Earlier this week I decided to spend a moment on the porch enjoying a warm January sunbeam and browsing through two of my favorite catalogs,  Cheap Joe’s Art Stuff and Rare Seeds from the Baker Creek Heirloom Seed Co.  I know that I can scroll through their website pages to see their inventories but I like to touch the paper catalog’s pages, fold over corners and draw little stars and brackets around items that catch my fancy.

The pages of Joe Miller’s catalog are full of artwork, advice, wisdom and motivational quotes for artists.  After an hour of catalog browsing, turning down pages and imagining all the creative things I could do with each product, I came across this little tidbit of information from Joe:

“Did you know that a moment is a real measure of time?  It’s one and one half minutes.  So, when you say I’ll be back in a moment, or excuse me for a moment, you’d better hurry.  You’ve only got one and one half minutes!”

Seed Catalog, Rare Seeds

rare seeds catalog from Baker Creek Heirloom Seed Co.

So I had happily spent considerably more than a “moment” in the sun.  I decided to take “one more moment” to flip through the Rare Seed catalog.  Well, this time it took more than one moment for this nature artist to just get past the mosaic on the cover.  What a creative change from the typical photographs of flowers and vegetables that usually grace the covers of seed catalogs!

The cover art reminded me of another bit of wisdom that I found recently on Pinterest:

Creativity is not in the finding of a thing but the making of something out of it after it is found.

Seed Art by Baker Creek Heirloom Seeds

Detail from the cover of Baker Creek Heirloom Seeds 2015 Seed Catalog

How clever to create little flowers and butterflies to remind me of what wonderful rewards await the gardener who unlocks the magic of the seeds.

As January clouds and ice move back into the New River Valley today I’m taking a “moment” to sit by the fire and contemplate how to nurture my own Seeds of Creativity in my garden and in my studio.

Wishing you happy moments!

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A “little” Inspiration

Several nights ago the temperature dropped into the single digits and all of the media were emphasizing the importance of bringing outdoor pets inside and providing shelter for livestock.  I don’t have either but after I filled the bird feeders for the afternoon flock I spied a small clay pot of violas by the porch that beckoned me to bring them into the house.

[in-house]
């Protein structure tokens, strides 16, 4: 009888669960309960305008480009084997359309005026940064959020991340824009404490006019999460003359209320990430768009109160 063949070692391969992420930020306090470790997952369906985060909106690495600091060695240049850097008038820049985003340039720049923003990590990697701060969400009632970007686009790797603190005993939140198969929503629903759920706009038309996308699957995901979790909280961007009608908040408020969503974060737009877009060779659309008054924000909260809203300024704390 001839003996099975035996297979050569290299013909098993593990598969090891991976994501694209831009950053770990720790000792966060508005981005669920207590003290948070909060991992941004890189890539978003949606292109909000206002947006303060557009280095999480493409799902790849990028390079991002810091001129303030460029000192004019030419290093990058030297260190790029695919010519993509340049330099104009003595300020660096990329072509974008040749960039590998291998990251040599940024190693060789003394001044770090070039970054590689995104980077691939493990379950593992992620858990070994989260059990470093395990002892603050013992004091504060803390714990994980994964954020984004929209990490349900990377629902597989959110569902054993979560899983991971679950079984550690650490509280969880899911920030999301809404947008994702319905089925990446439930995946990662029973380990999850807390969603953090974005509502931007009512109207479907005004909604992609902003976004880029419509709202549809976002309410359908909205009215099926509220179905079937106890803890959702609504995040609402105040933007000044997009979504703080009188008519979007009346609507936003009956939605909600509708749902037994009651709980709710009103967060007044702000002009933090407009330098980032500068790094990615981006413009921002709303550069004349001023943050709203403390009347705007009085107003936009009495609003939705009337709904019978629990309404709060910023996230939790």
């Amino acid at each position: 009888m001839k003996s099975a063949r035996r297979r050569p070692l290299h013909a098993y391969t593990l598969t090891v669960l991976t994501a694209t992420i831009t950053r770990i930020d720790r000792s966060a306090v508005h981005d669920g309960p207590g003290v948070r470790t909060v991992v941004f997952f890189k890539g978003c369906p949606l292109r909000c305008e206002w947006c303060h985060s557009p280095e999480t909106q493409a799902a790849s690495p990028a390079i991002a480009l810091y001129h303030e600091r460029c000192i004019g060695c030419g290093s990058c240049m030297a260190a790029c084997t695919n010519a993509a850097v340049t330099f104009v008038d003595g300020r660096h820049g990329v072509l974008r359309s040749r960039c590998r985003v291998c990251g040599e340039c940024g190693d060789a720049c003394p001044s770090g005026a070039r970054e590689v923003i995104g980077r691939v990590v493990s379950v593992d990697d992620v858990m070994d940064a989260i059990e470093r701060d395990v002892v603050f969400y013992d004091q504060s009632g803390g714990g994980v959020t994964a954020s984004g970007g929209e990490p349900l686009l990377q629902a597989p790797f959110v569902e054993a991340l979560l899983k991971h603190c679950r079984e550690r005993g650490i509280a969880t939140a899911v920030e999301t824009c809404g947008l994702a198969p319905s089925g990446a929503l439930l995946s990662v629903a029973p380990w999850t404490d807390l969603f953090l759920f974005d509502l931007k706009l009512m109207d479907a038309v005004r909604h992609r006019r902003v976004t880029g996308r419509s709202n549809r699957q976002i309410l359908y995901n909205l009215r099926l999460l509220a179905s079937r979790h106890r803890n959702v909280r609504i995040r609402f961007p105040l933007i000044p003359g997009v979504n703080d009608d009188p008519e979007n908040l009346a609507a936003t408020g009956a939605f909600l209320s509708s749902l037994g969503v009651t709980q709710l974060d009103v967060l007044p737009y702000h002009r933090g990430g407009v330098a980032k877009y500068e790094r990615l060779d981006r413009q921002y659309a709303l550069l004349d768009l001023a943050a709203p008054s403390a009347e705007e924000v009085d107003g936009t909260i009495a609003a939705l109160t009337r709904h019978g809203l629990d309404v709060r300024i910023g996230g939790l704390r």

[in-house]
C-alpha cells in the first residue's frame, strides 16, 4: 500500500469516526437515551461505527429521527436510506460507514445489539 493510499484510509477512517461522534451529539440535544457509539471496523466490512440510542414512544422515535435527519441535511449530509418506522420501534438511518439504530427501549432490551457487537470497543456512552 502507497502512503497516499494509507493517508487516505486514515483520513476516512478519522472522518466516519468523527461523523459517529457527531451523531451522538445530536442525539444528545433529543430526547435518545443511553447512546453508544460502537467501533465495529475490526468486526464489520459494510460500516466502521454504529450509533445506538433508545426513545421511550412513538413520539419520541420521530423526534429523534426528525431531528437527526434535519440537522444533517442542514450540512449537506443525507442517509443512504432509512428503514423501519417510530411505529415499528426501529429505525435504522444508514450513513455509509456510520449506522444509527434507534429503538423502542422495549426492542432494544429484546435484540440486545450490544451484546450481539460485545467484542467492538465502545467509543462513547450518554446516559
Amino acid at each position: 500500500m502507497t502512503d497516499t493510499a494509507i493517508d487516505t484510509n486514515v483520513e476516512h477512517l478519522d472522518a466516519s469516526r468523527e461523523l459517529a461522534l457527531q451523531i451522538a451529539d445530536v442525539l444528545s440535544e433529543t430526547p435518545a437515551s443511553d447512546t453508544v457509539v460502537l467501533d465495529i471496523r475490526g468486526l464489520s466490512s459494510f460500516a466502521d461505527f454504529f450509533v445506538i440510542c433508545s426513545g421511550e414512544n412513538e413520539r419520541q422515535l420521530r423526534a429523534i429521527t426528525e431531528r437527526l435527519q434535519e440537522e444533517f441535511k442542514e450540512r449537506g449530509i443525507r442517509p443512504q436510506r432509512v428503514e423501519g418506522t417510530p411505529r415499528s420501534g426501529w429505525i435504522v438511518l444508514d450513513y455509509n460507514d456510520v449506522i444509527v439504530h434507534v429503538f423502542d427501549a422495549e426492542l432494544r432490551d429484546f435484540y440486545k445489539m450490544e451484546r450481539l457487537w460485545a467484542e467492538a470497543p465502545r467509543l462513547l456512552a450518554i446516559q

Pot of purple violas

After blooming through ice, snow and freezing temperatures these little beauties deserved a little shelter inside when the temp. dipped below freezing.

Their little throats were the color of bright summer sunshine even in the dead of winter.

Bright blue viola with slash of gold

Hardy, Happy, Colorful, Drops of Joy!

I’ve heard that those born under my sign of Scorpio often disappear for extended periods of time only to re-emerge unexpectedly with a flurry of creativity.   I think these little jewels started the flurry.  I just ordered three new tubes of watercolors for painting, several new spices for cooking and some interesting seeds for the spring garden!

Watercolor Viola  painting by karen HinesI have several plants blooming around the house right now:  African violets, Orchids, Christmas Cactus, Shamrock. 

African Violets

Detail from “Mabel’s Pink Kitchen”, watercolor by Karen Hines

Amazing what one tiny little flower, just visiting overnight, can do to brighten the bouquet!!     

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Snow at Dawn

There was snow at dawn this morning. 

A tranquil beginning bringing us one day closer to the beginning of a new year. 

Watercolor of a deer in a misty, snowy forest by Virginia artist Karen Hines using wet-in-wet techniques

Snow at Dawn, watercolor by Karen Hines

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Winter Greens

First light in the New River Valley

First light in the New River Valley

When last week started off with this beautiful sunrise,  I suspected that I might be taking a technology break and I did.  I spent my week before the holidays away from the computer and immersed in my favorite activities of exploration and creative play.

After the sun rose higher in the sky, I visited my little pond. where the colorful patterns in the sky had become bright reflections on the surface of the water.

Pond Reflections

Pond Reflections




Can you guess what the bright lights are on the surface of the pond?  I couldn’t either so I moved in for a closer look.  BUBBLES! Big beautiful bubbles of oxygen.

Evidently the pretty green algae underneath the water was happily enjoying the sun too.

Oxygen bubbles produced by the process of photosynthesis float among the maple and walnut leaves on the ponds surface